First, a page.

12. 12. IPv6 Extension Headers <ul><li>Destination Options Header </li></ul><ul><li>Also has a series of TLV options, but they’re just processed by the destination, not intermediate routers </li></ul><ul><li>Fragmentation Header for fragmented packets (discussed later) </li></ul><ul><li>Routing Header – basically the IPv6 equivalent of source routing (we will look at this again later too) </li></ul><ul><li>AH/ESP Headers – for encrypted communications </li></ul><ul><li>IPv6 Headers – encapsulation </li></ul>
  13. 13. IPv6 Fragmentation <ul><li>IPv4 stacks and firewalls experienced a myriad of problems related to fragmentation </li></ul><ul><li>Since fragmentation is the basis of some of the attacks we will look at with IPv6 as well, the process is explained here </li></ul><ul><li>IP packets can have a series of option headers (the “non-fragmentable” part) followed by a fragment header, followed by fragmented data (“fragmentable part”) </li></ul>
  14. 14. IPv6 Fragmentation (expected traffic)
  15. 15. IPv6 Fragmentation (allowable traffic)
  16. 16. Address Discovery <ul><li>Local nodes can auto-configure themselves on a network to some extent </li></ul><ul><li>This is achieved with ICMPv6 Neighbour Advert/Solicitation requests </li></ul><ul><li>Replaces ARP </li></ul><ul><li>There are also related “Router Advertisement” / “Router Solicitation” exchanges to establish MTU’s, TTL’s, and more </li></ul>
  17. 17. Address Discovery <ul><li>This stuff isn’t performed with any level of authentication </li></ul><ul><li>Possible to do similar attacks to “ARP Spoofing” that was popular with IPv4 </li></ul><ul><li>Originally demonstrated by “Van Hauser” from THC (http://thc.segfault.net/releases.php) </li></ul>
  18. 18. OS Stacks <ul><li>Many OS’s now have IPv6 stacks </li></ul><ul><li>There are a number of problem areas that can be easy to get wrong </li></ul><ul><li>Focusing on these areas is a good place to start when conducting an audit of an IPv6 stack </li></ul>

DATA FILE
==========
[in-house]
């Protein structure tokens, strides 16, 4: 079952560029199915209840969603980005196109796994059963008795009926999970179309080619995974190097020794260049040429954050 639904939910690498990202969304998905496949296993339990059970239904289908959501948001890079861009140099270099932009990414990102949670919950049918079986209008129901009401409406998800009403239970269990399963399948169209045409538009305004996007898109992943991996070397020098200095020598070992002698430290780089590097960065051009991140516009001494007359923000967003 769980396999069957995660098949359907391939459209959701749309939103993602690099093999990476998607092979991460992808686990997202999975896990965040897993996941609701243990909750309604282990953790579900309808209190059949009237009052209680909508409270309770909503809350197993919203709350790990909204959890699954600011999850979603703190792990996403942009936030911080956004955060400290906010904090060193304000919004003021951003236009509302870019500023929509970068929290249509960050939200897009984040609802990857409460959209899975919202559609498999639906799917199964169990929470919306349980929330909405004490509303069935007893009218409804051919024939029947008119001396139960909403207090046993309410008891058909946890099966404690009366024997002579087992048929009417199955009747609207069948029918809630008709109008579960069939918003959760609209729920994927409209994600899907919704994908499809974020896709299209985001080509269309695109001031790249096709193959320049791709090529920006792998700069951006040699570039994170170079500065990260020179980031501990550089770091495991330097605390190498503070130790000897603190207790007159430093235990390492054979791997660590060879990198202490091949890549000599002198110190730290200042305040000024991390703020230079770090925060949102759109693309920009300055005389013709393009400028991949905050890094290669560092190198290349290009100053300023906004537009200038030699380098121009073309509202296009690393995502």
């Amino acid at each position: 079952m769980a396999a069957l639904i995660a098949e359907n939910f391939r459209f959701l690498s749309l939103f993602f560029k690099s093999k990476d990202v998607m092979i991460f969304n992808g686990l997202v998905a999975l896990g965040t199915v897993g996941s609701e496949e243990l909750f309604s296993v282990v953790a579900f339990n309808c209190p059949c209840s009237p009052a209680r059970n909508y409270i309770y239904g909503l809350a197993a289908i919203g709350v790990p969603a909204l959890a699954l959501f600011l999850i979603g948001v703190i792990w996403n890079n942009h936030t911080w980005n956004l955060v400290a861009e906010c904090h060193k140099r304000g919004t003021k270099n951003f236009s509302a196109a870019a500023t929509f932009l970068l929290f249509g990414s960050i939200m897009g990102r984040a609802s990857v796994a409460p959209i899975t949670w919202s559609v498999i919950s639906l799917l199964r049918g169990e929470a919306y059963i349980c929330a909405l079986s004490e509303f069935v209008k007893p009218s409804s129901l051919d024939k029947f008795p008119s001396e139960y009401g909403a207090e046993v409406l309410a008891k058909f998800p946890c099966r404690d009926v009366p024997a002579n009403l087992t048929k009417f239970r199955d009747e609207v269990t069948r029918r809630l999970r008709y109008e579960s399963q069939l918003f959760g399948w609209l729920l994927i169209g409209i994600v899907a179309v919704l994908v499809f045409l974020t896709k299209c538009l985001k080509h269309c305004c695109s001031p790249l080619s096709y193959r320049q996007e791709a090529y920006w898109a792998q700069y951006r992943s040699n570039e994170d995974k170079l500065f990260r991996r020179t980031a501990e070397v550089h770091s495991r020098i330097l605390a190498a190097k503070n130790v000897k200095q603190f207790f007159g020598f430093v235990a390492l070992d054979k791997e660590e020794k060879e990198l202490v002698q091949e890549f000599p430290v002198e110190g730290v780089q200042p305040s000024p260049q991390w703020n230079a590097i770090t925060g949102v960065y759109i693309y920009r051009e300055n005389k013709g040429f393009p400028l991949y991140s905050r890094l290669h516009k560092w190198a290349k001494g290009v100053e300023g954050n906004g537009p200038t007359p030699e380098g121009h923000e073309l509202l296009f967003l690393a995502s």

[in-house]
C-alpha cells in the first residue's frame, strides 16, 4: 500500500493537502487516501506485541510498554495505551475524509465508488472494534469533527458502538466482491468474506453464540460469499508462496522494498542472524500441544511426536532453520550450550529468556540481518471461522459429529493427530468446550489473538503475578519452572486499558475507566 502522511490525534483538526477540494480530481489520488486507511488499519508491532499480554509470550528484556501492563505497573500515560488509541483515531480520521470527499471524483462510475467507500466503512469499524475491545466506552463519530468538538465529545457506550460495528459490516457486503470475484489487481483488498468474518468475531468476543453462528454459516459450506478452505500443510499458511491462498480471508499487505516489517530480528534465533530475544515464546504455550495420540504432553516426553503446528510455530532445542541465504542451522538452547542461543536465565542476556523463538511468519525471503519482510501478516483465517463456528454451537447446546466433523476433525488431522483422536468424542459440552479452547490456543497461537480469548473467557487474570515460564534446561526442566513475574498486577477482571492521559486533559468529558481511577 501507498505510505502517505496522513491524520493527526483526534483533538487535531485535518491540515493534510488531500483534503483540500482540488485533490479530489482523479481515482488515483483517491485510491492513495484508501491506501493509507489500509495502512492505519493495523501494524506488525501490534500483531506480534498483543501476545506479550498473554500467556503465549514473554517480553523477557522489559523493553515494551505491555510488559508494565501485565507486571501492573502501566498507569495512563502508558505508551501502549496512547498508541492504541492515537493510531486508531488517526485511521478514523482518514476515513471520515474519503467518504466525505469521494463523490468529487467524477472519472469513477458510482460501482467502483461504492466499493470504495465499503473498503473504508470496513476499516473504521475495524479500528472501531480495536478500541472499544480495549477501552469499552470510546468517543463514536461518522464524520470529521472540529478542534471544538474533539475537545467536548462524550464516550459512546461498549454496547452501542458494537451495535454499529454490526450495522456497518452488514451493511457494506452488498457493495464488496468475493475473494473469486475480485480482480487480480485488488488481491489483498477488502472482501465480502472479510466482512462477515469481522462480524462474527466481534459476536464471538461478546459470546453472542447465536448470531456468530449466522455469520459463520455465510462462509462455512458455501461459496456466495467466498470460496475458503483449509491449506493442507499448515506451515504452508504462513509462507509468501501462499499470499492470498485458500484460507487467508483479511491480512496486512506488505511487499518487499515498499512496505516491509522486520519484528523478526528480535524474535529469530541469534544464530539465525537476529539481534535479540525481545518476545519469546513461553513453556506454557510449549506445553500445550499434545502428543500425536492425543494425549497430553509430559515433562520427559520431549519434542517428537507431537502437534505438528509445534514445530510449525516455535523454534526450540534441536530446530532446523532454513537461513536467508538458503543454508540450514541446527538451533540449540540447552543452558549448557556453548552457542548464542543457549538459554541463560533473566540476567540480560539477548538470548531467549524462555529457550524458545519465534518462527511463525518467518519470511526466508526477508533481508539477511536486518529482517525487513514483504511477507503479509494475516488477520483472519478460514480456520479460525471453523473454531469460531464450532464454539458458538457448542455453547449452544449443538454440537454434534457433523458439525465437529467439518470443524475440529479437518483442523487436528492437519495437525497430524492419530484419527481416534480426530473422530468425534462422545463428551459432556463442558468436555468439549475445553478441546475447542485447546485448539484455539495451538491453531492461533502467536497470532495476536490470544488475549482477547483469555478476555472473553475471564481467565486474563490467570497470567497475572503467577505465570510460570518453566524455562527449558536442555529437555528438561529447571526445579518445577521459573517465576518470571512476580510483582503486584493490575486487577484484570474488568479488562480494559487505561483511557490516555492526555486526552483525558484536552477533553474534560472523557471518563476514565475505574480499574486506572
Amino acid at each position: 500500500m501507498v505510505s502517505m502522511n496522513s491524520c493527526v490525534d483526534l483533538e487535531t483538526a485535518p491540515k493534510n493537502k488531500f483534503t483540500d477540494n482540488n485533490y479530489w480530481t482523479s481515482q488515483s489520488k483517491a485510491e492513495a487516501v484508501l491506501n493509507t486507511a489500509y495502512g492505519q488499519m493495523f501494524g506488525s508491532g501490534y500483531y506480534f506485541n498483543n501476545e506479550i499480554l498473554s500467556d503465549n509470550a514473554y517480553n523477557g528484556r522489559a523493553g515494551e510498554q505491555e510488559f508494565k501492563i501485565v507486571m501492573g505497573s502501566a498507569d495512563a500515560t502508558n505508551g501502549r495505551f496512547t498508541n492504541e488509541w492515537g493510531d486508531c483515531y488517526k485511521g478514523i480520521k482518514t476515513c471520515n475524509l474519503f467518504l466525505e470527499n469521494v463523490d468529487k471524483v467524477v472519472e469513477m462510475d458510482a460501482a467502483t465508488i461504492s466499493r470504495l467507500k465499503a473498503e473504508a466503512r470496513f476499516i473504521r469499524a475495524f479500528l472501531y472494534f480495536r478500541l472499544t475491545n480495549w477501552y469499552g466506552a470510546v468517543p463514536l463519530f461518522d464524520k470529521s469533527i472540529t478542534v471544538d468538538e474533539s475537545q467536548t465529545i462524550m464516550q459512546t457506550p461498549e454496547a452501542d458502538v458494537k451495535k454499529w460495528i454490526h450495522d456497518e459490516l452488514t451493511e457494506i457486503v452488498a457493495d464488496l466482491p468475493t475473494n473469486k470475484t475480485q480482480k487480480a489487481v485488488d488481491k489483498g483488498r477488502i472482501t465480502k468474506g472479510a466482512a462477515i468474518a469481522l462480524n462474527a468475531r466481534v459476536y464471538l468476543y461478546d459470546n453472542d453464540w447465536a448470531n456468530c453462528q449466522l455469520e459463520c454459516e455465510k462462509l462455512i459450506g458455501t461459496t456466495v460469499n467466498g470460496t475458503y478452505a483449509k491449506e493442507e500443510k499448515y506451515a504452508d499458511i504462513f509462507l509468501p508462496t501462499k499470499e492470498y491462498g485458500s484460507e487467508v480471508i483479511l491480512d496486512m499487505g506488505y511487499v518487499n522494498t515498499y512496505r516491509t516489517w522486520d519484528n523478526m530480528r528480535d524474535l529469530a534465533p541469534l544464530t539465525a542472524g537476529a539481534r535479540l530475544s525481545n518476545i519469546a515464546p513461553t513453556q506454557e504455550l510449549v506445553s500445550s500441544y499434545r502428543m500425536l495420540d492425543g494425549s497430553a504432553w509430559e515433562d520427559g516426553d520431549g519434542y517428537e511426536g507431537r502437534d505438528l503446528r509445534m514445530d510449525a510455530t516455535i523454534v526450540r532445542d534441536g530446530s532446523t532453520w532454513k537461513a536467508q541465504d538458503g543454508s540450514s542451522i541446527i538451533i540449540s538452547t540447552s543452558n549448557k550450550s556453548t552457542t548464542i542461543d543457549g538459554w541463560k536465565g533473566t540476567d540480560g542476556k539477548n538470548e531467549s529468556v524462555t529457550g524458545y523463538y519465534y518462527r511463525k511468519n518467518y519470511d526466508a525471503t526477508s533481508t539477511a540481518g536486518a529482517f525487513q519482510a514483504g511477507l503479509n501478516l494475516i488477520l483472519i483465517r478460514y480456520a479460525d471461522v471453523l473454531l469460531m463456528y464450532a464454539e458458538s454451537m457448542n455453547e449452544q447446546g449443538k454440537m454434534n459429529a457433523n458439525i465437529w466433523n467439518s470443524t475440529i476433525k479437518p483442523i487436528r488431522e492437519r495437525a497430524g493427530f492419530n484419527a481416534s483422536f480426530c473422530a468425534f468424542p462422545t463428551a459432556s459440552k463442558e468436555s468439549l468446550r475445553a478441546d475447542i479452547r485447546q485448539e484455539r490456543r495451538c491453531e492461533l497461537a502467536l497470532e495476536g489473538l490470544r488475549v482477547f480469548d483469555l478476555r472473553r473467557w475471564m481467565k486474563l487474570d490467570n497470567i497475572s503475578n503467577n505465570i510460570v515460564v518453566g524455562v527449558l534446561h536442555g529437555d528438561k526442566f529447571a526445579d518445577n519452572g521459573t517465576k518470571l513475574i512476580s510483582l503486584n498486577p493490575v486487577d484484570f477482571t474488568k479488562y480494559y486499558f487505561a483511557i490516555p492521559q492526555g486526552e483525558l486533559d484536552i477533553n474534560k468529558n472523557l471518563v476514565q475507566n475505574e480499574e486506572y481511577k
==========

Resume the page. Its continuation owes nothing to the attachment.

19. 19. OS Stacks - Basic Header Parsing <ul><li>In general, length manipulations are safer than in IPv4 </li></ul><ul><li>Length values for the IPv6 header and options headers never include the length of the header itself, so no math needs to be done on an untrusted length value </li></ul><ul><li>Less likely to have integer underflows </li></ul><ul><li>Special case: When length is 0 in the IPv6 header, a Hop-by-Hop header must follow with a Jumbogram options </li></ul><ul><li>What happens when a length exists in the IP header and a jumbogram option is supplied? </li></ul><ul><li>What about if there is no jumbogram option and the IP header length is 0? </li></ul>
  20. 20. OS Stacks - Basic Header Parsing <ul><li>Optional headers of course need their length verified to ensure that they don’t specify a length larger than the packet </li></ul><ul><li>Failure to do so would result in potential kernel panics or memory corruption </li></ul><ul><li>TLV parsing within Destination options and Hop-by-Hop options can also skip out of bounds if careful checks aren’t in place </li></ul><ul><li>This is possible on BSD, although it doesn’t seem to buy you anything (maybe an interesting evasion technique) </li></ul>
  21. 21. OS Stacks – Error Generation <ul><li>A number of checks are needed to ensure generated errors can’t create smurf-like scenarios </li></ul><ul><li>Destination should not be multicast </li></ul><ul><li>Source should not be multicast </li></ul><ul><li>IPv4 mapped addresses are also dangerous, exposing potential IPv4 multicast/broadcast addresses </li></ul>
  22. 22. OS Stacks - Routing <ul><li>Usually a host has to be configured to forward packets to perform the routing specified in the packet </li></ul><ul><li>Many special cases they need to be careful of </li></ul><ul><li>Multicast Destinations </li></ul><ul><li>Multicast Next Hops </li></ul><ul><li>IPv4-mapped Destinations </li></ul><ul><li>IPv4-mapped Next Hops </li></ul><ul><li>Link-local or site-local hops </li></ul><ul><li>Globally-unique local hops </li></ul>